The proliferation of mobile technology combined with the power of search engines and the reach of social media meant marketers had to fundamentally re-think everything they knew about engaging with their customers. The changes presented both challenges and opportunities for brands prepared to throw time and resources towards content.
Many of those who embraced content are now enjoying the benefits as their digital footprint grows, along with their audience and influence. These brands have discovered the benefits of the infinite publicity loop.
What is the infinite publicity loop?
For many smaller organisations, growing their brand reach (in a cost effective manner) is the greatest marketing challenge they have. Compared to paid media, using content to build reach is one of the most affordable and effective strategies available.
The infinite publicity loop is the holy grail of content marketing. It is when your content (even a single piece of content) delivers you an ongoing stream of value long after you have made the investment. Regardless of how you define ‘value’ it is the time aspect of the loop that is important.
The loop is all about creating content that delivers engagement, enquiry and sales well into the future. It is now feasible for a piece of content that you invest in today, to still be delivering value in five years with almosy immeasurable ROI.
The loop starts with great content which you distribute across multiple channels.If it is good enough, this content is consumed and shared by your audience, this consuming and sharing enhances its search value, which attracts new users who consume and share, improving its value for search.. and so on and so on, in an infinite loop of growing reach.
It all starts with valuable content
Creating great content that engages your audience and encourages social sharing is the starting point. Once you have done this it is important to work your distribution channels.
Earned media – make sure you have a solid PR campaign that is distributing content consistently to a broad range of media. Make sure you are sharing this content across your own social media platforms to maximise its reach and search-ability.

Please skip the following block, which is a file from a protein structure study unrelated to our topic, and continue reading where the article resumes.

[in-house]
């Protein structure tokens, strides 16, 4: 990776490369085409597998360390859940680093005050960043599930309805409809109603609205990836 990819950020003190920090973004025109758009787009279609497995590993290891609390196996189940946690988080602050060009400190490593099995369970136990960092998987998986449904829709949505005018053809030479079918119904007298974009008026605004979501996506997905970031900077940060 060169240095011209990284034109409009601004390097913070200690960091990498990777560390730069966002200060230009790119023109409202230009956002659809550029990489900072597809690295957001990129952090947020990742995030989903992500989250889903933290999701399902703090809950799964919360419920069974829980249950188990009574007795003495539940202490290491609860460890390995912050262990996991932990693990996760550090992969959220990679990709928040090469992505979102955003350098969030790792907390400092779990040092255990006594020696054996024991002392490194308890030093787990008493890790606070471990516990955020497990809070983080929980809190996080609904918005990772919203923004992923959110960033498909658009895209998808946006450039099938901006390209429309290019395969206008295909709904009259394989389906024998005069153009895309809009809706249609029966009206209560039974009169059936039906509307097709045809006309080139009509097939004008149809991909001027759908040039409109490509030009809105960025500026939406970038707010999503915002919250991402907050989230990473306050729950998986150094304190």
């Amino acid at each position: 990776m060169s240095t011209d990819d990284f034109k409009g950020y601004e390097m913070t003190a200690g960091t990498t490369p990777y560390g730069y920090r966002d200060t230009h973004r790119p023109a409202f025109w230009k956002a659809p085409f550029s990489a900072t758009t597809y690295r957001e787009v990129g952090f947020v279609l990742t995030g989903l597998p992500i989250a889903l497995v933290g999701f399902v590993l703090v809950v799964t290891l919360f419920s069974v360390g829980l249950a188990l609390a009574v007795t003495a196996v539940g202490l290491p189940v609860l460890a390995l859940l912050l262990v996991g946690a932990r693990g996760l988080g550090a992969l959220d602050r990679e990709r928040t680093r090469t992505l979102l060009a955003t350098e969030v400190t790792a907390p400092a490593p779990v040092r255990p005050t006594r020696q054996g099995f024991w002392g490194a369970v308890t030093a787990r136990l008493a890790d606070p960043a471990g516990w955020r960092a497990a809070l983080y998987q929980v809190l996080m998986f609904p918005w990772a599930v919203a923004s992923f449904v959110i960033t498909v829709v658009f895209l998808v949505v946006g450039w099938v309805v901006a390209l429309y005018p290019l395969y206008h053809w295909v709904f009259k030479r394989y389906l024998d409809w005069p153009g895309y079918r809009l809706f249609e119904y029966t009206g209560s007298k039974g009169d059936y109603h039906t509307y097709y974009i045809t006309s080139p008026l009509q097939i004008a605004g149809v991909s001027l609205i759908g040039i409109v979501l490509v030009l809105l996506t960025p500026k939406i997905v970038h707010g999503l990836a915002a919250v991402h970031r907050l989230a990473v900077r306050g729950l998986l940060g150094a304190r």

Owned media – publish your stories on your own platforms. If you don’t have a social and search friendly platform, get one (like WordPress). Make sure your content is SEO-friendly and is underpinned with high levels of sharing.
Influencer media – engage with your industry’s influencers and make sure they are using and sharing your content.
The loop only prospers when you feed it so regularly producing content and distributing it across your channels is fundamental to getting the loop spinning.
A little encouragement goes a long way
Sometimes the loop may need a little encouragement before it becomes self sustaining. There are a couple of ways you can give your content a little kick start.
Manufacture reach – SEO relies heavily on content usage so manufacturing a bit of usage to get the ball rolling is a good idea. One of the best ways to do this is ensure in your staff are sharing your content across their own social networks. Hit your family and friends up as well.
Pay for reach – if your content is gaining some traction it can be worth giving it a ‘boost’ with some paid promotion across Google AdWords or on social media.
The goal should be to have the content to develop an entirely organic process of reach as quickly as possible.
Thanks for reading and good luck with your publicity loop.
Despite many claims there are only a few real social media ninjas out there. While many businesses and individuals are doing it pretty well, there’s always room for improvement. However, there are some basic errors that too may accounts still make. Don’t get caught out making these obvious errors in your social media management.